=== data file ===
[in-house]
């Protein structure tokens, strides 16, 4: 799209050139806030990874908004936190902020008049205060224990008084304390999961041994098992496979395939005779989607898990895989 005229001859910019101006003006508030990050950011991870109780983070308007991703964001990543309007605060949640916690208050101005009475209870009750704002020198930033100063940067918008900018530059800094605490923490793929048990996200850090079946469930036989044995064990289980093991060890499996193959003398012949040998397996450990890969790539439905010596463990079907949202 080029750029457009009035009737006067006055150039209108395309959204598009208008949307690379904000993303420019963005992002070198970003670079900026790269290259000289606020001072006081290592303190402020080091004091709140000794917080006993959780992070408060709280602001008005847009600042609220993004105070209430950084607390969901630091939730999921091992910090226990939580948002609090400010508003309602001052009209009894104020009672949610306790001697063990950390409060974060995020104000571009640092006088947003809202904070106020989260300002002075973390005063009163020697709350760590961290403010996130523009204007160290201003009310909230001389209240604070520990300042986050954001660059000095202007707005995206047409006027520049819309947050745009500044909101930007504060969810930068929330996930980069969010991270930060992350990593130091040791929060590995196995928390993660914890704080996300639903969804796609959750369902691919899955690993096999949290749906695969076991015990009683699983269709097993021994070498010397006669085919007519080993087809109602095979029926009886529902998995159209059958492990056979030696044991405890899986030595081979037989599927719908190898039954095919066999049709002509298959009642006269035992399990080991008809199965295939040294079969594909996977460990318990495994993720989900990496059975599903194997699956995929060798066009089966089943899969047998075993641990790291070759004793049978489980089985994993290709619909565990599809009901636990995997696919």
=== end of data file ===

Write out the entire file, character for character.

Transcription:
[in-house]
């Protein structure tokens, strides 16, 4: 799209050139806030990874908004936190902020008049205060224990008084304390999961041994098992496979395939005779989607898990895989 005229001859910019101006003006508030990050950011991870109780983070308007991703964001990543309007605060949640916690208050101005009475209870009750704002020198930033100063940067918008900018530059800094605490923490793929048990996200850090079946469930036989044995064990289980093991060890499996193959003398012949040998397996450990890969790539439905010596463990079907949202 080029750029457009009035009737006067006055150039209108395309959204598009208008949307690379904000993303420019963005992002070198970003670079900026790269290259000289606020001072006081290592303190402020080091004091709140000794917080006993959780992070408060709280602001008005847009600042609220993004105070209430950084607390969901630091939730999921091992910090226990939580948002609090400010508003309602001052009209009894104020009672949610306790001697063990950390409060974060995020104000571009640092006088947003809202904070106020989260300002002075973390005063009163020697709350760590961290403010996130523009204007160290201003009310909230001389209240604070520990300042986050954001660059000095202007707005995206047409006027520049819309947050745009500044909101930007504060969810930068929330996930980069969010991270930060992350990593130091040791929060590995196995928390993660914890704080996300639903969804796609959750369902691919899955690993096999949290749906695969076991015990009683699983269709097993021994070498010397006669085919007519080993087809109602095979029926009886529902998995159209059958492990056979030696044991405890899986030595081979037989599927719908190898039954095919066999049709002509298959009642006269035992399990080991008809199965295939040294079969594909996977460990318990495994993720989900990496059975599903194997699956995929060798066009089966089943899969047998075993641990790291070759004793049978489980089985994993290709619909565990599809009901636990995997696919």